Notice that the account of the stilling of the storm begins with a reference to time (vs 35): "on the same day, when evening had come." By introducing the account of the stilling of the storm with these words, Mark connects this storm with the events of the earlier part of the day; Mark sees this storm as an extension of what happened earlier in the day.
What had happened earlier on that day is recorded in the first part of chap 4. Christ had spent that day teaching about the kingdom of God. Thatís what we conclude from vs 11, and itís repeated in vs 26, where Jesus says that "the kingdom of God is...."
Now itís true that Christ did His teaching in this chapter through parables. The reason for that was that many in the crowd did not wish to understand Jesus anyway; they followed Him for the sake of sensation. So Jesus spoke in parables, "so that ĎSeeing they may see and not perceive, And hearing they may hear and not understandí" (vs 12). But for those who were truly interested in the kingdom of God, to them it was given that they might understand the secrets of that kingdom as Christ revealed them in His parables. And so that the disciples would understand exactly what Jesus meant in His parables, He gave them more than ears to hear; privately He also explained everything to them (vs 34).
It was the disciples who were in the boat when the storm struck. It was these same disciples who had listened to Jesusí teaching all day, who also had that preaching explained to them in clear language. What, now, was it that Christ had taught specifically to them in the course of that day?
Christ spoke of the kingdom of God. That term of Scripture does not refer to a physical kingdom of such and such a size. What is meant instead is that God is King over all the world; all is His kingdom, nothing falls outside of His sovereign control. The only thing is that not all in the world acknowledge that God is King, is sovereign. When we read that Godís kingdom is coming, then the point is that God in Christ is compelling people to recognize, to admit that He is King, is sovereign. So on the last day every knee of every created thing will bow before the King of kings; they will acknowledge that He in truth is God.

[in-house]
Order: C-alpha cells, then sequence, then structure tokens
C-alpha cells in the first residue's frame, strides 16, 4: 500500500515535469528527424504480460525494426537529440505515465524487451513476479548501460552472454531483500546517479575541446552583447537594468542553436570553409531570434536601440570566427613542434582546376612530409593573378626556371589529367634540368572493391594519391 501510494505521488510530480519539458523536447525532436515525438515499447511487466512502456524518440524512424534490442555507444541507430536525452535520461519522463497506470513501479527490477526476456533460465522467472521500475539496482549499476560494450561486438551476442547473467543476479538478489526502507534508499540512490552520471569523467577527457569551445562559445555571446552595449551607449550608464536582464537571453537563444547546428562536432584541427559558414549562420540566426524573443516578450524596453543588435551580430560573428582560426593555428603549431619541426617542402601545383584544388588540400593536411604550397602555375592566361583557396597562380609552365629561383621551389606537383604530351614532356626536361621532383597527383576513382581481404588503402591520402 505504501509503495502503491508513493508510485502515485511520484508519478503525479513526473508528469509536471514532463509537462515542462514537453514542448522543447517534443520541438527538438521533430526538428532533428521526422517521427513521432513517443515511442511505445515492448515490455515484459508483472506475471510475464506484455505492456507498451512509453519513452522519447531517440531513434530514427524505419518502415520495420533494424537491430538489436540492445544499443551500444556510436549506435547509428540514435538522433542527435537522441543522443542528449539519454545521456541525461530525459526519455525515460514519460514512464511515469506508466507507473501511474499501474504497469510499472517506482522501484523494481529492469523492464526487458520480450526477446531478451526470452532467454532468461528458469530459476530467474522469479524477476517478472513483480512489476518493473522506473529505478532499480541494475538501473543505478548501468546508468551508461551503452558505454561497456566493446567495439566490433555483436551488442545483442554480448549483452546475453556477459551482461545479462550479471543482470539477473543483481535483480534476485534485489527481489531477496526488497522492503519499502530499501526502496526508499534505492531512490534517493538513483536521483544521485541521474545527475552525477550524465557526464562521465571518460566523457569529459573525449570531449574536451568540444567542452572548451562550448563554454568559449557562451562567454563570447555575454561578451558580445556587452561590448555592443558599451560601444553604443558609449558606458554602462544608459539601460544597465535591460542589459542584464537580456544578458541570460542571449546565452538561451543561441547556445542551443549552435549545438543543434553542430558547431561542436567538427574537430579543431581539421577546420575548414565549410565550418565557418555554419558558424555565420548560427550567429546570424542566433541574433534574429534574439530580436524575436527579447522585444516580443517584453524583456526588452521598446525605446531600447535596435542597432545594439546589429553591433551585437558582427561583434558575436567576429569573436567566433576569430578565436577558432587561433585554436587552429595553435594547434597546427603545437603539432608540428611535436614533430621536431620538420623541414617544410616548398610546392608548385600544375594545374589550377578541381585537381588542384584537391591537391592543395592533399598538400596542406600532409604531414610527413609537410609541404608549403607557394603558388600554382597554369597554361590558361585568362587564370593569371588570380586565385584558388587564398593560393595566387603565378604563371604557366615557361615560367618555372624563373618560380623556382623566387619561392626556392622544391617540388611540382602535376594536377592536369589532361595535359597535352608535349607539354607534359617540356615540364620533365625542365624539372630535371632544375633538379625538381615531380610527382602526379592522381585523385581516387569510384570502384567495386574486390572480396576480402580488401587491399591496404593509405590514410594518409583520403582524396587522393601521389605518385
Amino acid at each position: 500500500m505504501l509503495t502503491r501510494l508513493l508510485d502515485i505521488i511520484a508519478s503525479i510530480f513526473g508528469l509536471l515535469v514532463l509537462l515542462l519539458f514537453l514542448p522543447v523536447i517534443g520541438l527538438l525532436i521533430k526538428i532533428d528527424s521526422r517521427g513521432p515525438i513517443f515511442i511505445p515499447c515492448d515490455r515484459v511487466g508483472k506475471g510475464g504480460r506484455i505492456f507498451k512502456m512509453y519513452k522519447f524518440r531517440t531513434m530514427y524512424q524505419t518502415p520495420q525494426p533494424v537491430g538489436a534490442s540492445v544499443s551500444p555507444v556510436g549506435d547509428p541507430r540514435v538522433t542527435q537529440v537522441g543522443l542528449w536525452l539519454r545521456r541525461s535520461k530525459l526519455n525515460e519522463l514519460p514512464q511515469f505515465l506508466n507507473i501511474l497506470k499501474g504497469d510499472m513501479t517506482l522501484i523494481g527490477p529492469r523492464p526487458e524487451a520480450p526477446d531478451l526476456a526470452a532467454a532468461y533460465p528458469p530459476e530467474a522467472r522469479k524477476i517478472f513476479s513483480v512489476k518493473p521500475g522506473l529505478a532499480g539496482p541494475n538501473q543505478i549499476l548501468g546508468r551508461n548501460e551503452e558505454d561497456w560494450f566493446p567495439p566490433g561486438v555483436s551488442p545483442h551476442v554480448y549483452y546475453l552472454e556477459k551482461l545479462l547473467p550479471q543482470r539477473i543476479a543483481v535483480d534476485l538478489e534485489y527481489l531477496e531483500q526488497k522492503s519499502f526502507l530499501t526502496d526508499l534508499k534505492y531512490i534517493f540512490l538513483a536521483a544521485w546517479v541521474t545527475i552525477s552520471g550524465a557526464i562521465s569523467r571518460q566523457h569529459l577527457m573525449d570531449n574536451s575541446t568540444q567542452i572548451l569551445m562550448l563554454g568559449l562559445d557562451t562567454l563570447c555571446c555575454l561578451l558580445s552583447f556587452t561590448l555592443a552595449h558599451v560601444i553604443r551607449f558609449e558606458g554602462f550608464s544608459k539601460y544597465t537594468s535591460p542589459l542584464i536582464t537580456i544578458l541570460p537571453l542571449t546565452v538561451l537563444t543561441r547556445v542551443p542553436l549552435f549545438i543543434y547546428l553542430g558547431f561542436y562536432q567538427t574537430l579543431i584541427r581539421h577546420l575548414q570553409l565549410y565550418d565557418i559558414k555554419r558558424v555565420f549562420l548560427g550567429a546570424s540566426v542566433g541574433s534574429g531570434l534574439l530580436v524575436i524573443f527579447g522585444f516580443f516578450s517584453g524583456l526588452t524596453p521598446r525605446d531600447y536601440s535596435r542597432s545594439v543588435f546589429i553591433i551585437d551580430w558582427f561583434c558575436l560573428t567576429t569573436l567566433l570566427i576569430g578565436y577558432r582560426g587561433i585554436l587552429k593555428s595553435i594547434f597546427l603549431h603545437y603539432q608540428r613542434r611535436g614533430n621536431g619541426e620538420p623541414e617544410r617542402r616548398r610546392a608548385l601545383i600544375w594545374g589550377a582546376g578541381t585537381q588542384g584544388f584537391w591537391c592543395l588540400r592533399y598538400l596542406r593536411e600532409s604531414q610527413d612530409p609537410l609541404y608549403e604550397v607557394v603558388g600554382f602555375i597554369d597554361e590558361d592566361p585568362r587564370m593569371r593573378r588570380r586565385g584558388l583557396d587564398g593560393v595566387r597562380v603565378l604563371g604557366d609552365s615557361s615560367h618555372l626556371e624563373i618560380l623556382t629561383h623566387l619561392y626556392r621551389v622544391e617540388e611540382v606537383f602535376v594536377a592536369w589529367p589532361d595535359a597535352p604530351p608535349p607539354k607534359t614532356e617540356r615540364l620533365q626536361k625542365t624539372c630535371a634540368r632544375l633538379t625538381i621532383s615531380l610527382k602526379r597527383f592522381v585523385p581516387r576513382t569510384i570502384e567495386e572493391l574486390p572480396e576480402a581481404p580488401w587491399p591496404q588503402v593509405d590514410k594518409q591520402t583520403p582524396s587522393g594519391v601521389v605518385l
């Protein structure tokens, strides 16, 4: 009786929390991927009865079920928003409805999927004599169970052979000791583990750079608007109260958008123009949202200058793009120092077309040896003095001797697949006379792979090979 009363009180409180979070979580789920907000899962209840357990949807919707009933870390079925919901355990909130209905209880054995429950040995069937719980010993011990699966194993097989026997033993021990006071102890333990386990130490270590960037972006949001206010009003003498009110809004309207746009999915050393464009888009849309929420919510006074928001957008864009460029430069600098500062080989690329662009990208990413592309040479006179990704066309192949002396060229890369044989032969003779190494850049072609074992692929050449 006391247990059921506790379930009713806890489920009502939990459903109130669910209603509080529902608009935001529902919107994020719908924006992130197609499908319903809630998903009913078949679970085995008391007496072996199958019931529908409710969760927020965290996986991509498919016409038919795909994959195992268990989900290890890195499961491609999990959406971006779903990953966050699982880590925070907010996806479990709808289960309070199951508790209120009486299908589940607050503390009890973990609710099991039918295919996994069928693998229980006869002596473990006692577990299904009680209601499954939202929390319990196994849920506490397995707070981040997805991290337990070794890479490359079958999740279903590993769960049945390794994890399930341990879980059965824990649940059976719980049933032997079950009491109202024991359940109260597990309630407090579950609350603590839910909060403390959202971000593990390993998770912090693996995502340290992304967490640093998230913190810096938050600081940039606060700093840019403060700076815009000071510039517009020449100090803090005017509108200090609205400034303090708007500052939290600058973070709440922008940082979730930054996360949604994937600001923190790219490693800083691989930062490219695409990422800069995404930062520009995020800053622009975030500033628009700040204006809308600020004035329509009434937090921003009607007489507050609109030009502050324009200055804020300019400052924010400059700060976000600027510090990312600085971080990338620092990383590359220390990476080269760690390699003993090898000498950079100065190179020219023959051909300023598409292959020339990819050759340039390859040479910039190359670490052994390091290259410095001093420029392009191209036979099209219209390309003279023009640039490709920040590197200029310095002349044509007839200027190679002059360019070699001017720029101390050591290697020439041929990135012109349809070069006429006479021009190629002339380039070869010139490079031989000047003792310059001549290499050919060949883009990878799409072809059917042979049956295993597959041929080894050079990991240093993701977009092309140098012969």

Christ spent the earlier part of the day teaching about the kingdom of God. By means of parables He told His disciples that kingdom grows. The sower, eg, went forth to sow his seed, and some seed fell on rocks, others on poor soil, others on good soil. Some of that seed was plucked up before it could bear fruit, but other seeds grew well and produced a rich harvest, some bearing 30 fold, some 60 fold, some 100. And the point in it all was this: the kingdom of God is coming; though some seed may be plucked up and other seeds may be choked, the promise is fixed: there shall be fruit, God shall be recognized and acknowledged as king.
Thatís also the point in the parable of the growing grain in the vss 26-29. The seed is sown, and then the farmer can go to bed; he need do nothing more for the seed for it invariably grows by itself. So it is with the kingdom of God; it is sown, its beginnings are established, and so of necessity it will grow into a full plant - God will be acknowledged as king by the world.
Again, to what can this kingdom of God be compared? Jesus asks attention for the mustard seed, the smallest of the seeds. But it grows, and nothing prevents it from becoming a tree and being acknowledged as such by the birds of the air, for they nest in its branches. As the mustard seed grows from tiny to large, from useless to being a home for the birds, so also the kingdom of God grows from tiny to catholic, for the well being of one and all. And nothing can stop its growth. The kingdom of God: thatís all the world. And that kingdom is coming, and that means that all the world will be made to acknowledge that God is sovereign over all.
This is what Christ had taught in the course of the day, and what the Teacher had explained privately to His disciples. But, we understand, this information, like all preaching of the gospel, should not go into the disciplesí mental file, there to collect dust until it be needed for future discussions. No, the disciples should work with this instruction. Thatís why it was given!
So it is that at the end of this dayís teaching, Jesus says to His disciples: "Let us cross over to the other side." That statement was an instruction for the disciples to get into their boat and sail across the sea. But it was more than instruction, beloved; it was also a promise, a promise that Jesus and the disciples would safely get to the other side. For thatís the way it is when Jesus says something; it shall happen as He desires. And that is something these disciples should know; they had just heard on that very day what Christís kingship and sovereignty was all about.